New travel order takes effect August 1

By Lauren Bennett

Governor Charlie Baker on July 24 signed an executive order implementing new travel guidelines for people traveling into Massachusetts.

Effective August 1, all travelers into Massachusetts, including residents and those traveling from out of state, will be required to fill out a “Massachusetts Travel Form” and have to quarantine for 14 days upon entering the state, unless coming from one of eight states deemed to be “lower risk:” New York, New Jersey, Connecticut, Maine, Rhode Island, Vermont, New Hampshire, and Hawaii. People can also choose to prove a negative COVID-19 test result 

given no more than 72 hours before coming to the state. 

Anyone who is tested must remain in quarantine until a negative test result is provided. “Those who do not comply with the new travel order are subject to a $500 a day fine,” Baker said. There are also “narrow exemptions for workers in certain critical industries,” he said. 

“At this time of year, many people are traveling to and from Massachusetts for vacation,” Baker  said, adding that there has already been “an uptick in activity at Logan Airport.”

The executive order is mandatory for all travelers, including students returning to campus and apartments for the fall semester.

Lt. Governor Karyn Polito added that Massachusetts employers are “discouraged from sending employees on business travel.” 

“Every traveler coming to Massachusetts has a responsibility to help keep COVID-19 out of the Commonwealth,” Baker said. Whether people are coming back to the state for school, a new job, or anything else, “the rule applies to everyone,” he said. 

“There are no shortcuts when it comes to containing COVID-19,” Baker continued. “If you’re visiting us from another state, take a moment to learn about the rules.” He reminded residents that use of face coverings, social distancing, and good hygiene are all still things that are required and should be done by everyone.

Baker also talked about the crowding at beaches that has been reported by many people in South Boston. He said this behavior “simply can’t continue.”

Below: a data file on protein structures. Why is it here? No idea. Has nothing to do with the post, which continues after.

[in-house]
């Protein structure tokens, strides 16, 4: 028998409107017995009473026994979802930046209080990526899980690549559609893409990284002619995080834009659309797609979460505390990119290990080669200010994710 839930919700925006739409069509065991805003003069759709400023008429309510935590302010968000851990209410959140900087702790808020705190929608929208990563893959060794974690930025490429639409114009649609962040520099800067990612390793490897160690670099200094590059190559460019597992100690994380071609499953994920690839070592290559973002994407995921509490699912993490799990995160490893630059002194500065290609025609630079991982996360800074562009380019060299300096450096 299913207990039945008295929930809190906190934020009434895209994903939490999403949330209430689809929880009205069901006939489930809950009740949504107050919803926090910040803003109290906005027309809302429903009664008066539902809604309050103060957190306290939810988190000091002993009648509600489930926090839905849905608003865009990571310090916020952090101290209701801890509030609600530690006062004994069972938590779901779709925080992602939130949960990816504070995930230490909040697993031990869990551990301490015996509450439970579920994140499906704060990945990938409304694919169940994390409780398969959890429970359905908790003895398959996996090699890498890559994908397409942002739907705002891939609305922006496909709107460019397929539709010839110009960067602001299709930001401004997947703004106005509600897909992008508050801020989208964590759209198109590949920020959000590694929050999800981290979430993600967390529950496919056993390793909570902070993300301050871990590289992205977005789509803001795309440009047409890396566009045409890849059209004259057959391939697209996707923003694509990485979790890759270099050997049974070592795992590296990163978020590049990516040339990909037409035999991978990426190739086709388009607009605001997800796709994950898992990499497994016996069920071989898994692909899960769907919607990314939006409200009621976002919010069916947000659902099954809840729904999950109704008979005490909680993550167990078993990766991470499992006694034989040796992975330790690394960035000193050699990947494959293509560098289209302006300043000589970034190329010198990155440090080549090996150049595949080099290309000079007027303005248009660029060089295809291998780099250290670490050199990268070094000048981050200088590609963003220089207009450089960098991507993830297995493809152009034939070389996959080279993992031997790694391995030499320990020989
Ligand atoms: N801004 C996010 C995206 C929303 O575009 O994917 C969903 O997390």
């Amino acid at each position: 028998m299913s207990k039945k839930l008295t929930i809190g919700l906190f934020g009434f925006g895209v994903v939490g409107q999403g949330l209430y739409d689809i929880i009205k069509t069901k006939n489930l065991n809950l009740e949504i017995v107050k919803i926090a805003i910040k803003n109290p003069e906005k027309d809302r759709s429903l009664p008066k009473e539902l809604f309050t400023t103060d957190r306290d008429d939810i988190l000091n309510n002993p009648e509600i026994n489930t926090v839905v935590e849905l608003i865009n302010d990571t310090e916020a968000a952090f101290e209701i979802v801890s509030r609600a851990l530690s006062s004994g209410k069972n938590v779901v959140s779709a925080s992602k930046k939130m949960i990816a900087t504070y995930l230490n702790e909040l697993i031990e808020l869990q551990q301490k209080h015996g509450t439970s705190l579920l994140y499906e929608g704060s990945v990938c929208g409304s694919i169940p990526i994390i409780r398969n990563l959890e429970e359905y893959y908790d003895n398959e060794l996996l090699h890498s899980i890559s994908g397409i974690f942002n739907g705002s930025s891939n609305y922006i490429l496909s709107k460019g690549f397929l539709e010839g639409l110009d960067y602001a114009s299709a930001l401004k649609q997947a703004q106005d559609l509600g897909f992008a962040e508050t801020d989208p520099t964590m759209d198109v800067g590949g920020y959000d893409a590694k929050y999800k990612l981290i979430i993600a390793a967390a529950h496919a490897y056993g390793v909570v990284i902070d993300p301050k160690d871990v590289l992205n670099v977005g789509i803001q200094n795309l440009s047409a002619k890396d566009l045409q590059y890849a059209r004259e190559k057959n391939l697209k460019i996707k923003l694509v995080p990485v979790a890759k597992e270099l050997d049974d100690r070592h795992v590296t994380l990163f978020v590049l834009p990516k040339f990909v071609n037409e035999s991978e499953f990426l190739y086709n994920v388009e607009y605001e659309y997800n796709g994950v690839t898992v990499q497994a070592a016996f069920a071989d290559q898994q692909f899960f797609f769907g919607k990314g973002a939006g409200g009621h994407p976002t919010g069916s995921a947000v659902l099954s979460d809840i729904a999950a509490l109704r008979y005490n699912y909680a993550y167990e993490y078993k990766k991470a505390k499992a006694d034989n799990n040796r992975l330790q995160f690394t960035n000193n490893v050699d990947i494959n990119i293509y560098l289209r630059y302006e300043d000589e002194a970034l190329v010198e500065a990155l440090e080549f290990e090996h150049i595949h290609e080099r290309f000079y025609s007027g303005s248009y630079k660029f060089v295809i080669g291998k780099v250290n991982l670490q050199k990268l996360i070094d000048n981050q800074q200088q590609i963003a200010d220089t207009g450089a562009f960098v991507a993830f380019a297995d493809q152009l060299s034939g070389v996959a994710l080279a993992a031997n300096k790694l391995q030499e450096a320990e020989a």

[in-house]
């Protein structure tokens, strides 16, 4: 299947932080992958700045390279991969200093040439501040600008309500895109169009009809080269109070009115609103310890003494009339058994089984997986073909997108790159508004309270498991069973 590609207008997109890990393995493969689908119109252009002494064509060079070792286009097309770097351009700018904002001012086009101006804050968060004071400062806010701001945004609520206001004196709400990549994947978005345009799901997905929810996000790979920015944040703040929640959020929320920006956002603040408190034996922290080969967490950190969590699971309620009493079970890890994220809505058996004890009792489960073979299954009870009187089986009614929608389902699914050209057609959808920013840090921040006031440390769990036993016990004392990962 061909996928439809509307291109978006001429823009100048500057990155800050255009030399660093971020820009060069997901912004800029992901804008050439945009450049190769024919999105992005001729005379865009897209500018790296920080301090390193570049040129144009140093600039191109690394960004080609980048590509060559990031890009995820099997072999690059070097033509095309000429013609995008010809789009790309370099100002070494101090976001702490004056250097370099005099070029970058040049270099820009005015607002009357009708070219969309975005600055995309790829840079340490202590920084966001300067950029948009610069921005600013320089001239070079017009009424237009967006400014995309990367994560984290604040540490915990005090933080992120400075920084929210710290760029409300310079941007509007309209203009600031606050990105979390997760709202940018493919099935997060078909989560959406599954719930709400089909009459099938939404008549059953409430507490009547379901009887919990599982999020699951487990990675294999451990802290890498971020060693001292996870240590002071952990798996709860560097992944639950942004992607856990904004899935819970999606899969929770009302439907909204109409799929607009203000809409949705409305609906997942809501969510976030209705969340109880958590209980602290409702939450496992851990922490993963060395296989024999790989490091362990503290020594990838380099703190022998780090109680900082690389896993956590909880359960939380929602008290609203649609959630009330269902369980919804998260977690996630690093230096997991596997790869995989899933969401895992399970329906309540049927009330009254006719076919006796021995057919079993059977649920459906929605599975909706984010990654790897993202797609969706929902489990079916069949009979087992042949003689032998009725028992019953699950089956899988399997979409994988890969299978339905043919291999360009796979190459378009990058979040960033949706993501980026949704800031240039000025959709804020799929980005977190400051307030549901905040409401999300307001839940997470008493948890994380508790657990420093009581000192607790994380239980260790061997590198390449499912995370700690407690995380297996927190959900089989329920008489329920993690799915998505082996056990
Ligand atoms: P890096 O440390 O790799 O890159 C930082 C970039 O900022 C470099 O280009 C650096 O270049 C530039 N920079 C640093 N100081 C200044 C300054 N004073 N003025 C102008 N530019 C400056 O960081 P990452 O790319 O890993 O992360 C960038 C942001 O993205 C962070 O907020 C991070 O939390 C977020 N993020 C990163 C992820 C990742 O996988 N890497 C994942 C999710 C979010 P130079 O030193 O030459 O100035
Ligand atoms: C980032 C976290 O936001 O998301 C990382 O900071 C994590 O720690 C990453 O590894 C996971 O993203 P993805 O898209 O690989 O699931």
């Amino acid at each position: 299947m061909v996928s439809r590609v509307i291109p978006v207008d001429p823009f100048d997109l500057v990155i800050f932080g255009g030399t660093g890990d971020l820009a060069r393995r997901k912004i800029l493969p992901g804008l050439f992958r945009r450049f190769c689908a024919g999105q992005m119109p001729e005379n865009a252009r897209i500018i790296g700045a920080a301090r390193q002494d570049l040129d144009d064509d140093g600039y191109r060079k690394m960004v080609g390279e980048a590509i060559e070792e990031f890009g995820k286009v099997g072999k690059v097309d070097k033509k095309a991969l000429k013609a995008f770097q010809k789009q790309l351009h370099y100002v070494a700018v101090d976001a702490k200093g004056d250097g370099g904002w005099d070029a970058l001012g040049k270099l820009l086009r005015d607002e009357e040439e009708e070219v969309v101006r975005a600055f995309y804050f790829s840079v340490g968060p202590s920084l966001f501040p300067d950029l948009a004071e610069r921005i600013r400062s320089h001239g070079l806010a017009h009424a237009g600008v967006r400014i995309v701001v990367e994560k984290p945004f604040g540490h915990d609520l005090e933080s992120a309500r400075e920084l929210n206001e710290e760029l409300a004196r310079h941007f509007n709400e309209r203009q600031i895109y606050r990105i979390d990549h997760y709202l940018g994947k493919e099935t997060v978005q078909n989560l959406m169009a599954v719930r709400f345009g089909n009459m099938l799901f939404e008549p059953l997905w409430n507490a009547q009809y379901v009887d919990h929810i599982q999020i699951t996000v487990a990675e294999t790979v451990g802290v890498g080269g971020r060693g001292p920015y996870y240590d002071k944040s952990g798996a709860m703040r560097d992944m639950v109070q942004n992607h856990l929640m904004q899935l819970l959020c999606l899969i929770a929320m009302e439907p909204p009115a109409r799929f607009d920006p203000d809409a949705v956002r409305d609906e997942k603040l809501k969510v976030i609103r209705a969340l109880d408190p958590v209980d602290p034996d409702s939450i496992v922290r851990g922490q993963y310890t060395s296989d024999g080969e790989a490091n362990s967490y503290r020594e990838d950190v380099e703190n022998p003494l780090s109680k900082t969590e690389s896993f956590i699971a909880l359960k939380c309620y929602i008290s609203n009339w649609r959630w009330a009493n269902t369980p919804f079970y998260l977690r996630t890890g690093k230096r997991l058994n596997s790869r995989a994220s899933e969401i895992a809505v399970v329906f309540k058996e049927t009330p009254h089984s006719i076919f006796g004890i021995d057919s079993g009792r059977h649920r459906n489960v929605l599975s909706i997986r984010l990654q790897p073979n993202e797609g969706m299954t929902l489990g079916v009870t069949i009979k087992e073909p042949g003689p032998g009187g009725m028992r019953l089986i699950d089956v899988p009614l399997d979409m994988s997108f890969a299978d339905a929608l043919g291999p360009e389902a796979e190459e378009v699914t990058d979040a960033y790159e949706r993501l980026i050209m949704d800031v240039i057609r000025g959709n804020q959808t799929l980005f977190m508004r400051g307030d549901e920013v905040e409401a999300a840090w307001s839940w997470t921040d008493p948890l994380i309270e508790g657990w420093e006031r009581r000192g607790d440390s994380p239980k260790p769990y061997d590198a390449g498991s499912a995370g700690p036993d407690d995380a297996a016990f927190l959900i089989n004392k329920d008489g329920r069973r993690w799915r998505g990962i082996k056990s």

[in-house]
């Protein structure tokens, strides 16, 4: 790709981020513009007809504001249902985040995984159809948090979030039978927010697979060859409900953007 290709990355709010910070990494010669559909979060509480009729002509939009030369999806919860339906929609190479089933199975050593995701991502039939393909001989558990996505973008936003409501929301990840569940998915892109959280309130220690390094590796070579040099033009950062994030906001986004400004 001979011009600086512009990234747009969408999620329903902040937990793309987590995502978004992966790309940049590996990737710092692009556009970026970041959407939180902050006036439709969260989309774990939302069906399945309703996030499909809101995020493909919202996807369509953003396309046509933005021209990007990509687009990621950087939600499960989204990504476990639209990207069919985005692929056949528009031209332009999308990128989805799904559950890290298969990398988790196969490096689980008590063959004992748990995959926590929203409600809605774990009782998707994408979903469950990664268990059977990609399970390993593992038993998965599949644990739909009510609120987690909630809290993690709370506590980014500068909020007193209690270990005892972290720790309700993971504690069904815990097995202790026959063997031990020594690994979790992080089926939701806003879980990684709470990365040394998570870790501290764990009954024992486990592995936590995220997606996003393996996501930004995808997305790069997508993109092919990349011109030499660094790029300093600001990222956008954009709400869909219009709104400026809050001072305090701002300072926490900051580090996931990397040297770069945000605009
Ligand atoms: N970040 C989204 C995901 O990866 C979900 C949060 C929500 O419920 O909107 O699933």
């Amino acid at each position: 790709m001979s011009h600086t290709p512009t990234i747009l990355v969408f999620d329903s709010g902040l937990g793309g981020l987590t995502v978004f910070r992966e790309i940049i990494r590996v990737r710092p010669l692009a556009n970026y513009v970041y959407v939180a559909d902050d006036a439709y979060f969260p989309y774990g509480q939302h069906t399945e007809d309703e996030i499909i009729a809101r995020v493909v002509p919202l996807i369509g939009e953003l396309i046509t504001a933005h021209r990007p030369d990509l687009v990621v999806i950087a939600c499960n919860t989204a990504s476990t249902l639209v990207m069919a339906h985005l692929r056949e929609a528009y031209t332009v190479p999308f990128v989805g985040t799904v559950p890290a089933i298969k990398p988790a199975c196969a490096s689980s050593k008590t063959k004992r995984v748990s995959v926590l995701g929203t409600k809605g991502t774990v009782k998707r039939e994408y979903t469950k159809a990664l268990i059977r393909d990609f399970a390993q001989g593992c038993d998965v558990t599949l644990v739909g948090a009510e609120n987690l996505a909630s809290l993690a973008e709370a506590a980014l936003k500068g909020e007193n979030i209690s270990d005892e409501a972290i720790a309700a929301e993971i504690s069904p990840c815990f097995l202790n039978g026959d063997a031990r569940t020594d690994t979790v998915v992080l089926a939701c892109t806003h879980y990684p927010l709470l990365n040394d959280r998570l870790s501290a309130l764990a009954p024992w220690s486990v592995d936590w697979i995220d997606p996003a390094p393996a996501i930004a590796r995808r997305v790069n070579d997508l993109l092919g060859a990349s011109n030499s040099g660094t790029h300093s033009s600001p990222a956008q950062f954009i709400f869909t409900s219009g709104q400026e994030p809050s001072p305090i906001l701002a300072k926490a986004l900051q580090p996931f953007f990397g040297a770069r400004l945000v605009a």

He said if people are not able to space themselves out appropriately, he will have to limit the number of people on beaches. “That’s not something we want to do,” he said. “We want people to simply use their heads and be responsible.”

For more information about the new travel executive order, visit mass.gov/traveler, or text MATraveler to 888-777. The website explains which test results are acceptable, what the exemptions are, and provides information about how the rule applies to different scenarios. 

On July 27, Baker gave a brief update on the testing data and announced that eight new communities will be added to the Stop the Spread testing initiative, which began in eight initial communities on July 10.

Communities chosen for this program are ones that continue to have higher positive test rates than the statewide average, and have seen a decline in testing since the end of April, Baker said. 

Baker said that since July 10, 19,000 people have been tested at the new locations, and 17,000 of the 19,000 results are in, showing that the average positive test rate was 1.8 percent, which is around what the state average has been. 

The eight new communities, which include Revere, will join the initial eight in offering free testing to residents, even fi they are asymptomatic. 

“As we prepare for the fall and ramp up stricter travel restrictions, more testing will be a pillar of the state’s COVID-19 prevention strategy,” Baker said. 

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